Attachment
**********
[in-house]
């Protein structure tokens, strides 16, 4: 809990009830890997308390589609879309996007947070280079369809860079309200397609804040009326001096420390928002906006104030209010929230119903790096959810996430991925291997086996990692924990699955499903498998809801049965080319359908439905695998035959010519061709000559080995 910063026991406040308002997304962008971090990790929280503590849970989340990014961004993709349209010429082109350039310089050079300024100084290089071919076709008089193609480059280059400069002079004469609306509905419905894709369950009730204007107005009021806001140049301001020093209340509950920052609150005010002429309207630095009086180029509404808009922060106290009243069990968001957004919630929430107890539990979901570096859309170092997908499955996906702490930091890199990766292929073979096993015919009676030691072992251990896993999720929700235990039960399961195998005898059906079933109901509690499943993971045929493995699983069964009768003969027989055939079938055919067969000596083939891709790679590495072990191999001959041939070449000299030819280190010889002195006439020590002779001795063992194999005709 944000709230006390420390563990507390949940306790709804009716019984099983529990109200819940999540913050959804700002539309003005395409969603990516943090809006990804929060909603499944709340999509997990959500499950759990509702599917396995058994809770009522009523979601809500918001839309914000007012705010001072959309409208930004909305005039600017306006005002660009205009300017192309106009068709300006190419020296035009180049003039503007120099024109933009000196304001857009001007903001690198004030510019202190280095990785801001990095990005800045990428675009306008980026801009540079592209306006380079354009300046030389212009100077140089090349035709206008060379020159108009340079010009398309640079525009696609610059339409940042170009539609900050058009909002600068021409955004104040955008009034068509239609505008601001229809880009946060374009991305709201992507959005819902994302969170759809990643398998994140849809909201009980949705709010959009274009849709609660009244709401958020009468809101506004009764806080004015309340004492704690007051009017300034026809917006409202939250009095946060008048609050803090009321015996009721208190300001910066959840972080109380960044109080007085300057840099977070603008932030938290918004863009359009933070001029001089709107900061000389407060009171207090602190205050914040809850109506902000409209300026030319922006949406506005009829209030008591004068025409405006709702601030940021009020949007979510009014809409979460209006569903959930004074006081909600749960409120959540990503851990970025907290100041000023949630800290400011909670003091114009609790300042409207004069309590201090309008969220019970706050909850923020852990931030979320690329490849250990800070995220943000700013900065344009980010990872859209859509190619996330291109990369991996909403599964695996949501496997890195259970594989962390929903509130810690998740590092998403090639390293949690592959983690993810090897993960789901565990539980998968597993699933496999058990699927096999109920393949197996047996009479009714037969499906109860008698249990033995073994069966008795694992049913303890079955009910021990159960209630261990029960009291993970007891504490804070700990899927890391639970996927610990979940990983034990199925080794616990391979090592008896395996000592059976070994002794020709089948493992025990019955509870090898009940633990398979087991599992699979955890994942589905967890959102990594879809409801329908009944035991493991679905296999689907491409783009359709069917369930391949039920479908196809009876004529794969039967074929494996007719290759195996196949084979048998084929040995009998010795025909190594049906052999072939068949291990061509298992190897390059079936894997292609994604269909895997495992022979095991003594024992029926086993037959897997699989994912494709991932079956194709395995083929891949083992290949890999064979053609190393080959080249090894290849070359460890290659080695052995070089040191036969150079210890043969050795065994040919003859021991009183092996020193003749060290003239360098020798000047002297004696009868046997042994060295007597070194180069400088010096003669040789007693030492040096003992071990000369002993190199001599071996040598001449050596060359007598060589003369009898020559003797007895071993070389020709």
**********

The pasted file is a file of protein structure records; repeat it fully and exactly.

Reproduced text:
[in-house]
């Protein structure tokens, strides 16, 4: 809990009830890997308390589609879309996007947070280079369809860079309200397609804040009326001096420390928002906006104030209010929230119903790096959810996430991925291997086996990692924990699955499903498998809801049965080319359908439905695998035959010519061709000559080995 910063026991406040308002997304962008971090990790929280503590849970989340990014961004993709349209010429082109350039310089050079300024100084290089071919076709008089193609480059280059400069002079004469609306509905419905894709369950009730204007107005009021806001140049301001020093209340509950920052609150005010002429309207630095009086180029509404808009922060106290009243069990968001957004919630929430107890539990979901570096859309170092997908499955996906702490930091890199990766292929073979096993015919009676030691072992251990896993999720929700235990039960399961195998005898059906079933109901509690499943993971045929493995699983069964009768003969027989055939079938055919067969000596083939891709790679590495072990191999001959041939070449000299030819280190010889002195006439020590002779001795063992194999005709 944000709230006390420390563990507390949940306790709804009716019984099983529990109200819940999540913050959804700002539309003005395409969603990516943090809006990804929060909603499944709340999509997990959500499950759990509702599917396995058994809770009522009523979601809500918001839309914000007012705010001072959309409208930004909305005039600017306006005002660009205009300017192309106009068709300006190419020296035009180049003039503007120099024109933009000196304001857009001007903001690198004030510019202190280095990785801001990095990005800045990428675009306008980026801009540079592209306006380079354009300046030389212009100077140089090349035709206008060379020159108009340079010009398309640079525009696609610059339409940042170009539609900050058009909002600068021409955004104040955008009034068509239609505008601001229809880009946060374009991305709201992507959005819902994302969170759809990643398998994140849809909201009980949705709010959009274009849709609660009244709401958020009468809101506004009764806080004015309340004492704690007051009017300034026809917006409202939250009095946060008048609050803090009321015996009721208190300001910066959840972080109380960044109080007085300057840099977070603008932030938290918004863009359009933070001029001089709107900061000389407060009171207090602190205050914040809850109506902000409209300026030319922006949406506005009829209030008591004068025409405006709702601030940021009020949007979510009014809409979460209006569903959930004074006081909600749960409120959540990503851990970025907290100041000023949630800290400011909670003091114009609790300042409207004069309590201090309008969220019970706050909850923020852990931030979320690329490849250990800070995220943000700013900065344009980010990872859209859509190619996330291109990369991996909403599964695996949501496997890195259970594989962390929903509130810690998740590092998403090639390293949690592959983690993810090897993960789901565990539980998968597993699933496999058990699927096999109920393949197996047996009479009714037969499906109860008698249990033995073994069966008795694992049913303890079955009910021990159960209630261990029960009291993970007891504490804070700990899927890391639970996927610990979940990983034990199925080794616990391979090592008896395996000592059976070994002794020709089948493992025990019955509870090898009940633990398979087991599992699979955890994942589905967890959102990594879809409801329908009944035991493991679905296999689907491409783009359709069917369930391949039920479908196809009876004529794969039967074929494996007719290759195996196949084979048998084929040995009998010795025909190594049906052999072939068949291990061509298992190897390059079936894997292609994604269909895997495992022979095991003594024992029926086993037959897997699989994912494709991932079956194709395995083929891949083992290949890999064979053609190393080959080249090894290849070359460890290659080695052995070089040191036969150079210890043969050795065994040919003859021991009183092996020193003749060290003239360098020798000047002297004696009868046997042994060295007597070194180069400088010096003669040789007693030492040096003992071990000369002993190199001599071996040598001449050596060359007598060589003369009898020559003797007895071993070389020709």